Writer and director Luis Estrada was nominated for and won various awards for Herod's Law, which was an incredibly brave undertaking. Nobody had challenged or criticized the PRI since it's conception in Mexico 70 years previously, and to do so risked a punishment that could only be guessed at. Assassination? Jail? In a corrupt nation, anything is possible. Once they knew what they had on their hands, the Mexican Film Institute, run by the government, tried to hold back it's release and limit the number of theaters it was shown in, but this had the unintended effect of making Mexicans even more curious about it, so in the end the film was left alone and was a success. People in Mexico are well used to living with corruption, but it was refreshing for the truth to be openly acknowledged in film. Damián Alcázar is really energetic in the lead role, and his comedic timing is spot on. Santiago Ojeda's score is light and easy in a 'comedic' style, keeping the tone from becoming too dark. The film as a whole has a dirty and dusty look to it - everything is worn out, filth-encrusted and most of all, poor.

As for the rest, we also have a priest (played by Guillermo Gil) which, in this parable, represents the fondness the church has for extorting as much money as it can from it's parishioners and the government. There are also good men in this town. The doctor/coroner Morales (Eduardo López Rojas) who complains once too often about the corruption endemic to the area, and is sent packing. Then there is Carlos Pek (Salvador Sánchez) who is secretary to Juan Vargas - he speaks the language of the Indian natives, and is therefore their impotent mouthpiece. The native dwellers have been left to their alcoholic escape from their desperate and threadbare existence, dressed in rags and with little to eat. They sleep in the street, and are found either dead or comatose with a bottle when passed by. Pek, the secretary, stands as a confounded, powerless spectator to the drama which plays out. He can do nothing as Juan transforms from hopeful idealist to savage opportunist, and as Juan has the gun and all the power, nobody else can do much about it either.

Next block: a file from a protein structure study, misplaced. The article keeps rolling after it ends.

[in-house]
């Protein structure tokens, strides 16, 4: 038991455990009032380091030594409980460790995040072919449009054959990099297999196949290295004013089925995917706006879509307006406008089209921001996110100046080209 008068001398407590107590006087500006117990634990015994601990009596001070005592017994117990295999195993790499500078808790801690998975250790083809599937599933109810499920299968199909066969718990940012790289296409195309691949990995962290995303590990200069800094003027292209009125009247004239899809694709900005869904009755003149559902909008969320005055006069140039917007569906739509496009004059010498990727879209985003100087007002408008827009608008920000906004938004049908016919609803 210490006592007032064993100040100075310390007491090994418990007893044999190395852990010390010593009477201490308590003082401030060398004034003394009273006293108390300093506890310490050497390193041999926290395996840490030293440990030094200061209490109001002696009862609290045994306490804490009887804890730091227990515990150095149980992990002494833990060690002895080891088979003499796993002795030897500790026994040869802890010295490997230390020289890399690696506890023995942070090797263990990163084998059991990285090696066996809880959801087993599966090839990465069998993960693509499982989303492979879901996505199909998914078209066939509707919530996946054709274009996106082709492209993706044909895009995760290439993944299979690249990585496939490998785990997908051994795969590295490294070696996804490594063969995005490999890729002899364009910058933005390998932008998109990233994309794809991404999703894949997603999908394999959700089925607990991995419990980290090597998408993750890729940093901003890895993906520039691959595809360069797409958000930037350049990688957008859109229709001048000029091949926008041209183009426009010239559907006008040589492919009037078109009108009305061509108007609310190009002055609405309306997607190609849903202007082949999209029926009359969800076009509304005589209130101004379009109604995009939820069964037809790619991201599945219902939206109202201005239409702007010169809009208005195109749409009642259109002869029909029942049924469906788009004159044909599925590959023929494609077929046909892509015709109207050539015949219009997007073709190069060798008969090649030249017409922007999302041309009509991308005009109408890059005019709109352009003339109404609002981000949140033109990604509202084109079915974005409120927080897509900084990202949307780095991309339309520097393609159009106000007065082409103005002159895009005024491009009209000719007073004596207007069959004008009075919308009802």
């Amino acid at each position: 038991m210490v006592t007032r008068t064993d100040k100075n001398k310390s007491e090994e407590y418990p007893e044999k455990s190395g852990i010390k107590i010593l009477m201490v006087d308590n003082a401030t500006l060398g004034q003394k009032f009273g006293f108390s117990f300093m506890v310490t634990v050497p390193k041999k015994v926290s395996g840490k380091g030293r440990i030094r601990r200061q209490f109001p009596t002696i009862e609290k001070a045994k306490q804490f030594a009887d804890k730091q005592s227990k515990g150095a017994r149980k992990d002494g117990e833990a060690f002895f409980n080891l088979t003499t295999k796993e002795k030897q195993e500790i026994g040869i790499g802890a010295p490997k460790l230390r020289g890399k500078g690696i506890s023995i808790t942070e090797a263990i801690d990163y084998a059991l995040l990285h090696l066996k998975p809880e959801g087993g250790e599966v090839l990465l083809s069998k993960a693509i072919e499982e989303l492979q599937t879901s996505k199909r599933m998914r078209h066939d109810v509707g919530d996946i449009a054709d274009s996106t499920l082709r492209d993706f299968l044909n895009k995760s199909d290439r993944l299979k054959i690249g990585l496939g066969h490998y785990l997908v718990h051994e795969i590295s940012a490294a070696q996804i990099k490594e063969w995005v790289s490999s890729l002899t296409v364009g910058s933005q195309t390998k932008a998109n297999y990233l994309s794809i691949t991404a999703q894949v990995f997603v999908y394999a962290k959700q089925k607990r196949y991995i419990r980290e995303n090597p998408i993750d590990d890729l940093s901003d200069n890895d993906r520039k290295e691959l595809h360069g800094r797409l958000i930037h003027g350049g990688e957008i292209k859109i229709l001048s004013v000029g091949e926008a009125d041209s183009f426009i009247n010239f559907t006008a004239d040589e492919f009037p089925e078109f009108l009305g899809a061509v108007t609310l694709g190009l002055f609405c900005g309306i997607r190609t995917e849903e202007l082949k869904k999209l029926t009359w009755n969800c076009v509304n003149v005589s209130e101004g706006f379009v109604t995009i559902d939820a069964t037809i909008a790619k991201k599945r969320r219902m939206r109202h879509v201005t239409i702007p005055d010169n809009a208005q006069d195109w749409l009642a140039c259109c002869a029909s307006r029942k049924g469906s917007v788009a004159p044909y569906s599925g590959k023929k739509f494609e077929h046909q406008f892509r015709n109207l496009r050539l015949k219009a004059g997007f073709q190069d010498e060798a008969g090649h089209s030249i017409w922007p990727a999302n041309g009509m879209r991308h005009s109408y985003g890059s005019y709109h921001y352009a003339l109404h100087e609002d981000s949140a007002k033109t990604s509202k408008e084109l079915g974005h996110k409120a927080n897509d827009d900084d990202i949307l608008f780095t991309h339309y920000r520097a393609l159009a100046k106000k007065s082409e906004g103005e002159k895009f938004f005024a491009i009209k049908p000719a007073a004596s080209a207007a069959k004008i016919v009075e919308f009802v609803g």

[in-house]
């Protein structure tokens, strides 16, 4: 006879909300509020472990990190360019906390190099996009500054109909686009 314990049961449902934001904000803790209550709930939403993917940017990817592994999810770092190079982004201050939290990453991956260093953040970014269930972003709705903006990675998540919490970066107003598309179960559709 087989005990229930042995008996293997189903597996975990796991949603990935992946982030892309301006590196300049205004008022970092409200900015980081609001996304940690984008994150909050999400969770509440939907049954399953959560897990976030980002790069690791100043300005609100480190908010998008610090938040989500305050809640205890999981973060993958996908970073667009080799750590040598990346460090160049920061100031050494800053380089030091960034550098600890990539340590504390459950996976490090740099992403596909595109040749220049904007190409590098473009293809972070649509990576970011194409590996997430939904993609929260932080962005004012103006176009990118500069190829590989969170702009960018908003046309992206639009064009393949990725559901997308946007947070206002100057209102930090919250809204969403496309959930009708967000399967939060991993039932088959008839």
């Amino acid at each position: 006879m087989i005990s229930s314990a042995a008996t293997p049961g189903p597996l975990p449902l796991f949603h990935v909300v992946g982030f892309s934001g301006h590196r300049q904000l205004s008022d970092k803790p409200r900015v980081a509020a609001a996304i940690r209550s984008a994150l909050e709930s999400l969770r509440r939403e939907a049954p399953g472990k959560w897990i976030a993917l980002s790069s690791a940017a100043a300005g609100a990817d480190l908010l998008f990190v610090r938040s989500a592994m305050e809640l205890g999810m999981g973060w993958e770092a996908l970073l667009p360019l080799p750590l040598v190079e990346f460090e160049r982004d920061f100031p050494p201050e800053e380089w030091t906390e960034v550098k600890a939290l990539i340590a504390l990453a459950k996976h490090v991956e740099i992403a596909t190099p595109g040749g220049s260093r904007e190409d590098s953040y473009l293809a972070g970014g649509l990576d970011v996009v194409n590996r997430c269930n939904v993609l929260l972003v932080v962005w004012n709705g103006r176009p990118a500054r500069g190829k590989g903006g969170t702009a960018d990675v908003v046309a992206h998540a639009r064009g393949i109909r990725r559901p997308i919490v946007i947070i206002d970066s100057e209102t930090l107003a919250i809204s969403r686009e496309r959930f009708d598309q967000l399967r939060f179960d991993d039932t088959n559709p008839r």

I enjoyed this little fable which illustrates a kind of natural progression from good to bad under a system that relies on the gun and lawbook to disenfranchise the masses and deliver power and riches to those fortunate enough to hold onto both. Of course, you must remember that many of the mayors San Pedro de los Saguaros has had ended up killed by an angry mob, but you also have to remember that Juan Vargas ends up not with a noose around his neck, but in high office. The last time we see him, he's giving a disingenuous speech in the Mexican Senate, all about the people, with little recognition of how corrupt and poverty-stricken the nation is, and with little regard to his murderous and corrupt reign in the little town he robbed. It's not that Mexico needs better leaders, it's the system itself that is broken, and will always deliver unto itself crooks and thieves because it can only work through theft, greed and armed power. Honest politicians can't work the system, so they can either give up their political career or join the ranks of bribe-takers and criminals. People shouldn't be focused on a change of leaders as much as they should focus on a change of systems - that rings true for many, if not most, nations, and perhaps the best way to do that is little by little, for large scale revolutions often only deliver chaos which can be exploited by sharp-minded crooks and deceivers.